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Sunjung Kim’s Real DMZ Project Interrogates the North and South Korea Divide Ocula Conversation Sunjung Kim’s Real DMZ Project Interrogates the North and South Korea Divide

Ongoing since 2012, the Real DMZ Project interrogates the demilitarised zone (DMZ) between North and South Korea through annual, research-based exhibitions that bring together the works of Korean and international artists. Sunjung Kim, the independent curator behind the project, conceived the idea of exploring the DMZ while curating Japanese artist...

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Sydney Lowdown: Exhibitions to See Ocula Report Sydney Lowdown: Exhibitions to See 6 Sep 2019 : Elyse Goldfinch for Ocula

The fifth edition of Sydney Contemporary will take place once again at Carriageworks between 12 and 15 September 2019, with Spring 1883 bringing together a cohort of 27 galleries from across Australia and the region to inhabit rooms at the Establishment Hotel from 11 to 14 September 2019, uniquely presenting contemporary works propped up on...

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Mark Bradford’s Call for Unity at Shanghai’s Long Museum Ocula Insight | Video Mark Bradford’s Call for Unity at Shanghai’s Long Museum 16 August 2019

Mark Bradford walks through Mark Bradford: Los Angeles Mark Bradford: Los Angeles at the Long Museum West Bund in Shanghai (27 July–13 October 2019) is the artist's largest solo exhibition to date in China. In this video for Ocula, Bradford and Diana Nawi, curator of the show, walk through selected works that convey the artist's concerns with...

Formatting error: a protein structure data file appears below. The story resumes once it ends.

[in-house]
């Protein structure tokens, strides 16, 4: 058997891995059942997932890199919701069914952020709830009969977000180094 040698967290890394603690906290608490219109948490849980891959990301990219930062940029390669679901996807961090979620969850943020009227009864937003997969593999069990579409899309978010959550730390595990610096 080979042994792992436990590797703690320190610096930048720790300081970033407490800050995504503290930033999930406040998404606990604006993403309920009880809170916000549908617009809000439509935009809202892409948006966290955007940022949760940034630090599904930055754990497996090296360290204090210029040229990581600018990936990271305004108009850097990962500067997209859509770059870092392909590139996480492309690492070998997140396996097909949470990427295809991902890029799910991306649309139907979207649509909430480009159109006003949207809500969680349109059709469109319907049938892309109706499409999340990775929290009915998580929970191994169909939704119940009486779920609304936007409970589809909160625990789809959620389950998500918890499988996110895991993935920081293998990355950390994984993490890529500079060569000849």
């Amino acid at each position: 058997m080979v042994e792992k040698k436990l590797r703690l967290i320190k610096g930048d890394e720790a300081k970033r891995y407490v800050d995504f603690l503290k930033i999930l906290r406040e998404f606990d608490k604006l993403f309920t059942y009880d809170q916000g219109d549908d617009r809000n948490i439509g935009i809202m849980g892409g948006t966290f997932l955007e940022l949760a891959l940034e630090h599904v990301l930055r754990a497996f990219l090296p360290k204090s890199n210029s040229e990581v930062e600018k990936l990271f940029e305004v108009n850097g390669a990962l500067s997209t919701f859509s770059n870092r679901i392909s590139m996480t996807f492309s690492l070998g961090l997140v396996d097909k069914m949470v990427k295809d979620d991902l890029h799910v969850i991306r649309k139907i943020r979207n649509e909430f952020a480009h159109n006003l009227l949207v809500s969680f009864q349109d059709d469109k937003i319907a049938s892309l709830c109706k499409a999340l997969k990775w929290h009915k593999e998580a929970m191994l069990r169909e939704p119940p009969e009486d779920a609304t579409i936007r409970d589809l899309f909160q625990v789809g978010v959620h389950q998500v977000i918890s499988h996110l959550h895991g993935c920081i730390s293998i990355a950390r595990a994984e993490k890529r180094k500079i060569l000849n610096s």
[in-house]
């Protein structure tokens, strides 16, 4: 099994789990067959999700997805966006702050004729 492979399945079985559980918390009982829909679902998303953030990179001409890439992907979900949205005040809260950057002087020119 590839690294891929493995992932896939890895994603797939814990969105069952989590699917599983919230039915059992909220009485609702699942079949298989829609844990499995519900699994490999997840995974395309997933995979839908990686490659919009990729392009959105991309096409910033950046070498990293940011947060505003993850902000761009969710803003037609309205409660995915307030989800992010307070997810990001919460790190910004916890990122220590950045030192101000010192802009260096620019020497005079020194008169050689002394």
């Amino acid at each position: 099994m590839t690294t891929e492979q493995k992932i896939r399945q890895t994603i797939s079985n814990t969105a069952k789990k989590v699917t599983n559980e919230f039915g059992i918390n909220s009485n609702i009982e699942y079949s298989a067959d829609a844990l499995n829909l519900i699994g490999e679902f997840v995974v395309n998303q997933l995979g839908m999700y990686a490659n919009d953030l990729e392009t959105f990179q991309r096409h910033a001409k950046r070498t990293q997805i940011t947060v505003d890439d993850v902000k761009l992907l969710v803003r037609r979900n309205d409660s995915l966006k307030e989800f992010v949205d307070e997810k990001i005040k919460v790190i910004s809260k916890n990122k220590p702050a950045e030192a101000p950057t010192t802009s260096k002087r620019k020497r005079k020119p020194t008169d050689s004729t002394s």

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Jacqueline Fraser

b. 1956, New Zealand

Related Press

Other Elsewheres: New Zealand at the Venice Biennale

Tamzen Dunn The Pantograph Punch First published on 12 June 2015

Simon Denny, Secret Power (2015). Exhibition view: New Zealand Pavillion, Biblioteca Nazionale Marciana and Marco Polo Airport, Venice Biennale. Courtesy Galerie Buchholz, Cologne/Berlin; Michael Lett, Auckland, New Zealand; Petzel Gallery, New York. Image via The Pantograph Punch.

New Zealand's official platform at the Venice Biennale began in 2001, and our formal representation was arguably already overdue at this point. There had been anomalous instances of New Zealanders exhibiting at the Biennale: Frances Hodgkins (she was meant to be in a group show representing Britain, though this was never realised because of World War II), Kate Coolahan (works shown in 1972), Boyd Webb (as a part of Aperto 86), and later Simon Denny (in a curated show, 2013). Then there were the moments when it was like Federation had gone ahead, as New Zealanders showed works in various Australian exhibitions: Rosalie Gascoigne (1982), Richard Killeen (1990), and Daniel von Sturner (2007).

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